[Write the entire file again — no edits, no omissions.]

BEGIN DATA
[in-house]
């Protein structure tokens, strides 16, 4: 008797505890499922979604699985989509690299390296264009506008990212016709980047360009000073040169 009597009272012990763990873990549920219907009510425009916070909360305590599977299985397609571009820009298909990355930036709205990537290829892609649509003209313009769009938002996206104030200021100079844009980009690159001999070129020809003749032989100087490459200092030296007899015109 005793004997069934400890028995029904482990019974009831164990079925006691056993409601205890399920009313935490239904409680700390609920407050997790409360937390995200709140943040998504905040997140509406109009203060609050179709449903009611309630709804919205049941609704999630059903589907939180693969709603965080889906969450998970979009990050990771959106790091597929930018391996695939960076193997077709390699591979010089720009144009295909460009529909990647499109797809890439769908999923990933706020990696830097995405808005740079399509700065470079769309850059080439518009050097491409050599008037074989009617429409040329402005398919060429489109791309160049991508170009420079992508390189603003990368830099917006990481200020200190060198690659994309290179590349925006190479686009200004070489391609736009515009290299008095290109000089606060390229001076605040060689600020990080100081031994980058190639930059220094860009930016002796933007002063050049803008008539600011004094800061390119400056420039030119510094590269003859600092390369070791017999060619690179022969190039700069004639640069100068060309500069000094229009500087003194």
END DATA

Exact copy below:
[in-house]
């Protein structure tokens, strides 16, 4: 008797505890499922979604699985989509690299390296264009506008990212016709980047360009000073040169 009597009272012990763990873990549920219907009510425009916070909360305590599977299985397609571009820009298909990355930036709205990537290829892609649509003209313009769009938002996206104030200021100079844009980009690159001999070129020809003749032989100087490459200092030296007899015109 005793004997069934400890028995029904482990019974009831164990079925006691056993409601205890399920009313935490239904409680700390609920407050997790409360937390995200709140943040998504905040997140509406109009203060609050179709449903009611309630709804919205049941609704999630059903589907939180693969709603965080889906969450998970979009990050990771959106790091597929930018391996695939960076193997077709390699591979010089720009144009295909460009529909990647499109797809890439769908999923990933706020990696830097995405808005740079399509700065470079769309850059080439518009050097491409050599008037074989009617429409040329402005398919060429489109791309160049991508170009420079992508390189603003990368830099917006990481200020200190060198690659994309290179590349925006190479686009200004070489391609736009515009290299008095290109000089606060390229001076605040060689600020990080100081031994980058190639930059220094860009930016002796933007002063050049803008008539600011004094800061390119400056420039030119510094590269003859600092390369070791017999060619690179022969190039700069004639640069100068060309500069000094229009500087003194």